Sunday, June 13, 2010

Where are the West Seattle Grouchos?

Ah, springtime, when the Grouchos bloom. Or at least they did for three springs prior to this one.

For three consecutive Aprils, 2007-2009, a curious sight popped up on my daily drive to and from my home. Soon after you'd hit the eastbound lane of the West Seattle Bridge connecting our neighborhood peninsula to mainland Seattle and downtown, and if you slowed down just enough to take a look into the woodsy area south of the bridge, there amidst the trees and the brush, you could spy — like a National Geographic photographer on a field assignment in wildest Freedonia — a guerrilla public art grouping of cutouts depicting Groucho Marx, each in full crouch as if foraging for wealthy widows among the greenery. (The spot is geo-marked at Wikimapia and wiki.worldflicks.)

They'd last about a month, then were gone as stealthily as they came. Who put them up every spring, and why, remains a mystery to us locals. But we loved them. Seattle generally has an out-there, quirk-heavy sense of humor, and it was gratifying to see that somebody in my own 'hood had a flair for the drive-by non sequitur — and possessed, evidently, a taste in movies similar to my own.

Fom matthetube's photostream on Flickr. Thanks, Matt.

What's the word for a herd of Northwest Forest Grouchos? (Latin: rufusis t. fireflyus.) Perhaps they're hunting for cocoanuts, animal crackers, horse feathers, duck soup, or just some monkey business. If you listen closely you might hear their mating coo: "Helloooo, I must be going...."

I remember one Friday after a particularly frustrating day at work. While driving home gnashing my teeth (seriously, there were sparks), seeing my friendly neighborhood Grouchos was just what I needed to start scraping the day off my skin. It's like that scene in Woody Allen's Hannah and Her Sisters: Allen's character — suffering life's slings and arrows to the point of despondency and suicidal musings — takes refuge in a movie theater. It's a revival house showing Duck Soup, the Marx Brothers' wildly funny comedy from 1933. Sitting there in the dark, with the Brothers' masterpiece flickering before him, Allen receives an epiphany: Is existence really so awful as long as it has the Marx Brothers in it?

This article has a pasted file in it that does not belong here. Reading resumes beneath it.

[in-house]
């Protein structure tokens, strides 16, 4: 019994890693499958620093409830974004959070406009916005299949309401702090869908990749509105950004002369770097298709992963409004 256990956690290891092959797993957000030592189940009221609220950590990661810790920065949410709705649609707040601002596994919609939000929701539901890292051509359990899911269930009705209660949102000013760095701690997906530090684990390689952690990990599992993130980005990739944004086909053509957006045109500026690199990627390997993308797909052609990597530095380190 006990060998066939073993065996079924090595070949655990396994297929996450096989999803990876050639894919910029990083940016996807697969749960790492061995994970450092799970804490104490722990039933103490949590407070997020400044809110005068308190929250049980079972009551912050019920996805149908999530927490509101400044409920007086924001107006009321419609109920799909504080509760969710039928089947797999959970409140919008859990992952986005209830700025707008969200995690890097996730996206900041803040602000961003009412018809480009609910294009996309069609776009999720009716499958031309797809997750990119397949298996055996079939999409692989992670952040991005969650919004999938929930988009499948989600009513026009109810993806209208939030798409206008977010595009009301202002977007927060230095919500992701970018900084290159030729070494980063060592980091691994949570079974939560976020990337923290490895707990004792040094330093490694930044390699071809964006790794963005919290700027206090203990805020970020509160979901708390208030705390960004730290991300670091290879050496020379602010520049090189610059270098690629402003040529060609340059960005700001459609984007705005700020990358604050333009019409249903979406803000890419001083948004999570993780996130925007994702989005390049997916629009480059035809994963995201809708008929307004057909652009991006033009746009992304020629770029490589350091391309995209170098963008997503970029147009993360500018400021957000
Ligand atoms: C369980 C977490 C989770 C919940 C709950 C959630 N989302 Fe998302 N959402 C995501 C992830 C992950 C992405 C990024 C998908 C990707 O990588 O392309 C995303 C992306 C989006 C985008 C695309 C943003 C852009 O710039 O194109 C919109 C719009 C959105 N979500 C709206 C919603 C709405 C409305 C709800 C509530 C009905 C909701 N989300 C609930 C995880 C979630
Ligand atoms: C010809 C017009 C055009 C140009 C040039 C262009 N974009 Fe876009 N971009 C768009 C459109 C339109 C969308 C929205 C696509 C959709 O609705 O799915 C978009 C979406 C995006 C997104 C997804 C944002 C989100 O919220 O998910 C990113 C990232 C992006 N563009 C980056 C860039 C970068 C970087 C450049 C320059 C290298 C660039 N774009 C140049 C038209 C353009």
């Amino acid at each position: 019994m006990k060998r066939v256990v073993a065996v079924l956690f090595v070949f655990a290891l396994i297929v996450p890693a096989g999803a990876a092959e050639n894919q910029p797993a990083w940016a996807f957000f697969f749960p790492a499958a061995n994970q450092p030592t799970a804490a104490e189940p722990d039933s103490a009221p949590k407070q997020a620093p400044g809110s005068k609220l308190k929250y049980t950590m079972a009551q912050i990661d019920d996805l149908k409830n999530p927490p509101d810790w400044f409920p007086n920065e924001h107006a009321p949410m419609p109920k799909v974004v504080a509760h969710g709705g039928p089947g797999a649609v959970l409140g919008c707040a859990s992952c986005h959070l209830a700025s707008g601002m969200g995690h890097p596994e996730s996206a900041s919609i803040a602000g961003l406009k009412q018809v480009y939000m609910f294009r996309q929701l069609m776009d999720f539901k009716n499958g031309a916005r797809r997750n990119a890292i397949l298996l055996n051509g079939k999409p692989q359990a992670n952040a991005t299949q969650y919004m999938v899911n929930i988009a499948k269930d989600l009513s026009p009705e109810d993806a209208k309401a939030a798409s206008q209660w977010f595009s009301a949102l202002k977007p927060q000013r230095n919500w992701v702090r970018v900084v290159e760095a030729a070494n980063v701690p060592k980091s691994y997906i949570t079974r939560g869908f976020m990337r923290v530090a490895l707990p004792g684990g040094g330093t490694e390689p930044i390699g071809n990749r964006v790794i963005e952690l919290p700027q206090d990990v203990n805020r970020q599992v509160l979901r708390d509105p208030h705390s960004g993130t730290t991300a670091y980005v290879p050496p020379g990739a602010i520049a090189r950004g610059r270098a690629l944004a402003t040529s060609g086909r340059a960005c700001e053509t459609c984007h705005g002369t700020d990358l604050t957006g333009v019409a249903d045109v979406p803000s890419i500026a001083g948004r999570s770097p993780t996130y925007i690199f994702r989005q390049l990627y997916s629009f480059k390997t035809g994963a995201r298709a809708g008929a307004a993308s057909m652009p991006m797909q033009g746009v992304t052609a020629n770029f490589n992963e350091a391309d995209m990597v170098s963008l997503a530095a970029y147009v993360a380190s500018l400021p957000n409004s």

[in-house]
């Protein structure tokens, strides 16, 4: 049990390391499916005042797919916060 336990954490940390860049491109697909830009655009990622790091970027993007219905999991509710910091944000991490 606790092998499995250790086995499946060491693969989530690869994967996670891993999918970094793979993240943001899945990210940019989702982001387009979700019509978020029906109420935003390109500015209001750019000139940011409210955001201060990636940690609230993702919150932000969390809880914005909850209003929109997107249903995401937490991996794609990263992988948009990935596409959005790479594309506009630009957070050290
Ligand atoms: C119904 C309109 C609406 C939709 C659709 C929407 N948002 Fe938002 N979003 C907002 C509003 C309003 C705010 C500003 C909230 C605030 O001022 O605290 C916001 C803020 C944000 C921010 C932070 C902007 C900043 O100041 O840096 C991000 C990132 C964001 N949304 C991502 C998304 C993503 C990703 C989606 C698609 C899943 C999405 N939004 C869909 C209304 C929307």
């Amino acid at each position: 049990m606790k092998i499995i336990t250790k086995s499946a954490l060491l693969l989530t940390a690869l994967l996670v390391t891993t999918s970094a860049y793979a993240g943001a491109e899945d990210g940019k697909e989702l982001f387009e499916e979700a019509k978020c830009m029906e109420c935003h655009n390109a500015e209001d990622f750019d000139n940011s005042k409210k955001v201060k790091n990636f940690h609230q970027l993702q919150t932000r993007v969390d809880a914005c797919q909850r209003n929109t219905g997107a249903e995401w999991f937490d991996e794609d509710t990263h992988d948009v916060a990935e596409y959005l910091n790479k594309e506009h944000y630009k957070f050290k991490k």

Five minutes later I was home. Without stopping to check the mail or listen to any phone messages, I poured a glass of good-enough wine, kicked off my shoes, and headed straight to the Movie Room. There I turned on the big screen and went to my DVD shelves. From the shelf span holding movies from the 1930s, I pulled out a fat boxed set, The Marx Brothers: Silver Screen Collection. I slid Animal Crackers into the player, slumped like a bag of sand on the couch with my wine, and hit the play button.

Within moments the whole day's crappitude was brushed away by Groucho, Harpo, Chico, and sometimes Zeppo. Okay, sure, the wine helped. Nonetheless, by the time Groucho had gotten to "One morning I shot an elephant in my pajamas — how he got in my pajamas, I don't know," I was feeling good with a smile on my face. When he quips the line that, to me, is the funniest dirty joke in cinema history — "Signore Ravelli's first musical selection will be Somewhere My Love Lies Sleeping with a male chorus" — all was right with my world.

But not this year. It's well into June now and the Grouchos haven't returned. Damn. Did the guerrilla artiste move on? Did he or she or they tire of that hillside climb through jungle foliage? Did the figures decide that they didn't want to be part of any underbrush that would have them as members?

Looks like I'll just have to watch the movies without them. I'm sure I'll manage. Miss those guys, though.